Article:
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Energy News Monitor, Volume XVIII, Issue 20

22 November 2021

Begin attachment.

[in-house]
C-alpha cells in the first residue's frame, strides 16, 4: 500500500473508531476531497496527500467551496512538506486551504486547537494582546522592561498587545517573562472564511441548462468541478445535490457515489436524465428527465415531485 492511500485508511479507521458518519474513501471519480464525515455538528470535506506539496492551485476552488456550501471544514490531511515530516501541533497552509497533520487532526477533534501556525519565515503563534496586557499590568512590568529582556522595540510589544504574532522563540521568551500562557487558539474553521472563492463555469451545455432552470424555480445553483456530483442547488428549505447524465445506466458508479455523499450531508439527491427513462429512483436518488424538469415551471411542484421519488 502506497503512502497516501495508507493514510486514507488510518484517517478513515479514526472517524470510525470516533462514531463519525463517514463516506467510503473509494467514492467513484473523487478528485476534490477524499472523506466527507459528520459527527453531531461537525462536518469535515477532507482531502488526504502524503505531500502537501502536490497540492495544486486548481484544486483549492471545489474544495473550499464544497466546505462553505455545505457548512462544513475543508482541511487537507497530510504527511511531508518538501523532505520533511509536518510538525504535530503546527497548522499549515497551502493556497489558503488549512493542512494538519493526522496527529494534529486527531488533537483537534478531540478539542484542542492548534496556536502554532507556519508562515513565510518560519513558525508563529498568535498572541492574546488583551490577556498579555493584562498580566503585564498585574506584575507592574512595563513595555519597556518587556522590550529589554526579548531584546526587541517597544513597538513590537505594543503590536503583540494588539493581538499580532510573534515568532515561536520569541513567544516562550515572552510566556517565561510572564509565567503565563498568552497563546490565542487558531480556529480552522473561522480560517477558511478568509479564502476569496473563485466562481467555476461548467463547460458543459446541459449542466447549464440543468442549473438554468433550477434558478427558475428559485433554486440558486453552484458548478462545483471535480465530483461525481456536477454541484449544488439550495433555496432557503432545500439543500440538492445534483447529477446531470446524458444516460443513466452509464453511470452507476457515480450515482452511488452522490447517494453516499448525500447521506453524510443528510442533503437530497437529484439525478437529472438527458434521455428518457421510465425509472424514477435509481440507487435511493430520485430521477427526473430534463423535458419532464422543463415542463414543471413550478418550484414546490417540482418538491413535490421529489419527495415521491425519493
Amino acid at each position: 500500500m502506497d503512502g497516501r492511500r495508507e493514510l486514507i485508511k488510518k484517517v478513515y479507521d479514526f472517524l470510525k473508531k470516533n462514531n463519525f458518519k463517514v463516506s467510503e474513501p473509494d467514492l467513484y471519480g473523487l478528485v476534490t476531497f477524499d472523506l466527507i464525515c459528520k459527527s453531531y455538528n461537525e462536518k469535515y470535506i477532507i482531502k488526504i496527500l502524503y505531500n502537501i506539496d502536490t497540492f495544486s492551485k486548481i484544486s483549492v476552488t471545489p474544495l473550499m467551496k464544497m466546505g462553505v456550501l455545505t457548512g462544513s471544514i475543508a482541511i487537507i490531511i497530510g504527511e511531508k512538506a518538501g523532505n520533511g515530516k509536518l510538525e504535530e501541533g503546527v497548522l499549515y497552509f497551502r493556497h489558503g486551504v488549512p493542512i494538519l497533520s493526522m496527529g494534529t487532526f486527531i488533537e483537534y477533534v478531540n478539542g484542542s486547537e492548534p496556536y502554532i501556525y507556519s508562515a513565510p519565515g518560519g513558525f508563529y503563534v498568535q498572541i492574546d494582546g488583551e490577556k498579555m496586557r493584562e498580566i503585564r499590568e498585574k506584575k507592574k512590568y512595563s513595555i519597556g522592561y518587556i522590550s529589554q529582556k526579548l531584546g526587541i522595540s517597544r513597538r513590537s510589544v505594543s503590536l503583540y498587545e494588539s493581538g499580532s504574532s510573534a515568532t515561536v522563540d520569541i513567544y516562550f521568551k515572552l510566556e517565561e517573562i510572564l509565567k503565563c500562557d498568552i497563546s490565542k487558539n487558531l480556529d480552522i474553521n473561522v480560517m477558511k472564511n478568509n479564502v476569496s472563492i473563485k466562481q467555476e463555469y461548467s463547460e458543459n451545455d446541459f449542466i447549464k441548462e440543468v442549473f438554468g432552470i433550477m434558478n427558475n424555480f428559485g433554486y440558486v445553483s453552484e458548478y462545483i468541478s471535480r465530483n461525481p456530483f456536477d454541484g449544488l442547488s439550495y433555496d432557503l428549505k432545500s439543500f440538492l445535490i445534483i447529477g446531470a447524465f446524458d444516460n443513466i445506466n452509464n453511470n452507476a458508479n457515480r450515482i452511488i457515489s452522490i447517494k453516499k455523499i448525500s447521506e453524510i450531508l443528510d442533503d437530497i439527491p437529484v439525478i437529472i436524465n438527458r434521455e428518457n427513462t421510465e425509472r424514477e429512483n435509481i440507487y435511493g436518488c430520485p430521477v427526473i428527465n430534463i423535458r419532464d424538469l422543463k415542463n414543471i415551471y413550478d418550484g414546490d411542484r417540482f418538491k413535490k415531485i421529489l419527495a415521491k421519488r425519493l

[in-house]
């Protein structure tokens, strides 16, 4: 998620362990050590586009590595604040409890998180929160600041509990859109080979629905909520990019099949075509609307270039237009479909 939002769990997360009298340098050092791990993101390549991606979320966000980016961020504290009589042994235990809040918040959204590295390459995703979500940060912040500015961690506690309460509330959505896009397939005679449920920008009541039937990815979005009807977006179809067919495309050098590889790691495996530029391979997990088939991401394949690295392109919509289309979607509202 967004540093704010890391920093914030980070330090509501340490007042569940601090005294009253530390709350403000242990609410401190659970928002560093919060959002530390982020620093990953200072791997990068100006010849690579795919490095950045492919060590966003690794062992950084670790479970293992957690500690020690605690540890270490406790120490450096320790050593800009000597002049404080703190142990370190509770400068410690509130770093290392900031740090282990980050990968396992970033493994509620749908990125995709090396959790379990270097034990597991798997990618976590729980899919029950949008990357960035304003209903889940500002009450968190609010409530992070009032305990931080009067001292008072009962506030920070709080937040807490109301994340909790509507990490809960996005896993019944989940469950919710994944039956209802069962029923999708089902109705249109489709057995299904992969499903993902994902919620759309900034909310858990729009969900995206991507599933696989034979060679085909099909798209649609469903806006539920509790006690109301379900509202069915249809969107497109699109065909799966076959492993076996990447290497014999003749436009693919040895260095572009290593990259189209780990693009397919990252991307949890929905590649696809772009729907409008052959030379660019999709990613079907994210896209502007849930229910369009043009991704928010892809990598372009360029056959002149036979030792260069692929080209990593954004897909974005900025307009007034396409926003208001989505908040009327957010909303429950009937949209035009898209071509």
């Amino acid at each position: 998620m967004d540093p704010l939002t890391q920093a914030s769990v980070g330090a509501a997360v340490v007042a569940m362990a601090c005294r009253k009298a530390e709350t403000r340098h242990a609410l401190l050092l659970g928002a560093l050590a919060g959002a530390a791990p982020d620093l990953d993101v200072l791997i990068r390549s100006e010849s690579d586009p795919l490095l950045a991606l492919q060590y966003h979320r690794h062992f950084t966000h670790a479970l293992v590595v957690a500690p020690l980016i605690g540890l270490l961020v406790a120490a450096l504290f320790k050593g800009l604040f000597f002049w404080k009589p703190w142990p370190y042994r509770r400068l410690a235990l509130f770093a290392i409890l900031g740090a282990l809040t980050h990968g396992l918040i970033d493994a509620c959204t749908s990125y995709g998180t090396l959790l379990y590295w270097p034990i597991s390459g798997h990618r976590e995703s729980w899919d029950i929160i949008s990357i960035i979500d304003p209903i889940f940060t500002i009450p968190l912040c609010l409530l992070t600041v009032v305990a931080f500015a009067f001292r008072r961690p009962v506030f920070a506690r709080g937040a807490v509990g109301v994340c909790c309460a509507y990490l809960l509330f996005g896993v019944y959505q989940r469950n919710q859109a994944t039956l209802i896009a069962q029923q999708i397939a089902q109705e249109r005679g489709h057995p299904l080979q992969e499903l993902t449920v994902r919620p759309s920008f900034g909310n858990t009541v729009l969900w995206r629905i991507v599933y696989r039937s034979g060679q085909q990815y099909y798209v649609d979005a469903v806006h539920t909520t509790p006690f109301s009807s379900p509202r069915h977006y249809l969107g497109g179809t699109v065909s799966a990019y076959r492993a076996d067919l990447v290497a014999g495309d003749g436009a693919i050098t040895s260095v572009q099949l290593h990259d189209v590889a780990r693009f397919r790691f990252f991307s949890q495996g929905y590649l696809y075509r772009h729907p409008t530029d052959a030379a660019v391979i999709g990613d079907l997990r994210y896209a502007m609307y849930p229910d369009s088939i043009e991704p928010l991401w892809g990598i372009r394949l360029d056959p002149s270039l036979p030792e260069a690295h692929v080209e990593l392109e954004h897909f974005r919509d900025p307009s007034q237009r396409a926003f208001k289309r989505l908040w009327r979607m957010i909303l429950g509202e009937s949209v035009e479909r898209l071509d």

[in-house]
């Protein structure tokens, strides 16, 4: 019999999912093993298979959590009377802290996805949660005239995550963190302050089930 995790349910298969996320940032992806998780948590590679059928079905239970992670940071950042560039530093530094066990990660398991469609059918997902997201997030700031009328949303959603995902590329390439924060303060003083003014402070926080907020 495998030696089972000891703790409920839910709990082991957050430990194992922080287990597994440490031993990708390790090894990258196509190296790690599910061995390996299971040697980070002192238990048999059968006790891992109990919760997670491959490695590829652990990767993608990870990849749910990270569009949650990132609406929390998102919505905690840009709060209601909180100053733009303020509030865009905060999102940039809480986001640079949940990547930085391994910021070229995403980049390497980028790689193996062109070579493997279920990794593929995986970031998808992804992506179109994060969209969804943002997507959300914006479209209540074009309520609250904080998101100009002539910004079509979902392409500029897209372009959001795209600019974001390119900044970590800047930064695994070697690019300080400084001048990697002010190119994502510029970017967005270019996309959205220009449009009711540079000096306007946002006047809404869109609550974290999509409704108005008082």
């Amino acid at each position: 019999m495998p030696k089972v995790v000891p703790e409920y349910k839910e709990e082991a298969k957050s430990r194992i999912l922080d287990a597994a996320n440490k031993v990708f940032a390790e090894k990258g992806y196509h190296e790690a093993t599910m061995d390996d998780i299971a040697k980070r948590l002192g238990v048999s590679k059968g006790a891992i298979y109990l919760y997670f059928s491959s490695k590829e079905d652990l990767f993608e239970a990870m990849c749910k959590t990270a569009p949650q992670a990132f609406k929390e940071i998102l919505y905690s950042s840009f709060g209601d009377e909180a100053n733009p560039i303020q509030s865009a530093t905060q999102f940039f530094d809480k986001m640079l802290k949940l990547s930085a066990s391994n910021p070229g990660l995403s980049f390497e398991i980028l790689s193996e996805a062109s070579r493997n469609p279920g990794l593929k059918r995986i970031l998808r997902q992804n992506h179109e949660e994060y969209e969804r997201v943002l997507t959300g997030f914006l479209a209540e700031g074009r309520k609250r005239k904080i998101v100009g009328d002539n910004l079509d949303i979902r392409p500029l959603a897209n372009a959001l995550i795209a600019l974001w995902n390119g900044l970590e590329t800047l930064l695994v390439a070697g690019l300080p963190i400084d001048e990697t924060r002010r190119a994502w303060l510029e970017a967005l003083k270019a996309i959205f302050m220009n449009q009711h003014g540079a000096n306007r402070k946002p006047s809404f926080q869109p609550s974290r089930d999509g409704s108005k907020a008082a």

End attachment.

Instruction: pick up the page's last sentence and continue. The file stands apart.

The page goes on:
At COP26 in Glasgow, India’s last-minute intervention to change, “phase-out of unabated coal power and inefficient fossil fuel subsidies” to “phase-down of unabated coal power and inefficient fossil fuel subsidies” in the draft text of the Glasgow climate pact received widespread criticism. Many missed the fact that India merely introduced the term “phase-down” from the text of the agreement between China and the US made earlier at Glasgow. Even without India’s intervention, the draft text contained sufficient legal ambiguity in the words “unabated” and “inefficient” to get away with continued use of coal and subsidies for fossil fuels. More importantly, the text did not specify a date by which coal and fossil fuel subsidies would have to be phased out which meant that the use of coal and fossil fuel subsidies could continue indefinitely. India became the convenient villain in the emotion-driven climate activism that requires one to sustain itself. But not long ago, the wealthier world “phased-up” coal in the energy mix of the developing world. The coal-nuclear strategy Reports that emerged in the early 1980s from high profile global conferences such as the Workshop on Alternative Energy Strategies, the Istanbul World Energy Conference and the voluminous report ‘Energy in a Finite World’ by the International Institute for Applied Systems Analysis (IIASA), which included the contribution of over 250 scientists, concluded that the most important development in the 21 st century would be the exponential growth of the developing world—then labelled the third world—energy needs. By year 2000, developing countries were expected to be consuming energy of the same order of magnitude as Western European or US consumption in 1980s. A vicious cycle of growth in developing world energy needs that leads to heavier demand on the petroleum market which increases oil prices which in turn aggravates wealthier economies and limits growth in the developing countries was anticipated. This trend towards catastrophic world energy growth gave rise to a common consensus to accelerate nuclear programmes and the exploitation of coal in both industrialised and industrialising countries by year 2000. Once this was accomplished, the developing world, including the Organisation of Petroleum Exporting Countries (OPEC) were expected to be net importers of energy and the Organisation for Economic Cooperation and Development (OECD) countries net energy exporters. This reversal of energy flows was based essentially on the exploitation of coal and nuclear technology that the wealthy world would export to the poorer world. Most of known reserves of coal and most of the technologies to exploit coal and nuclear power were with western countries.


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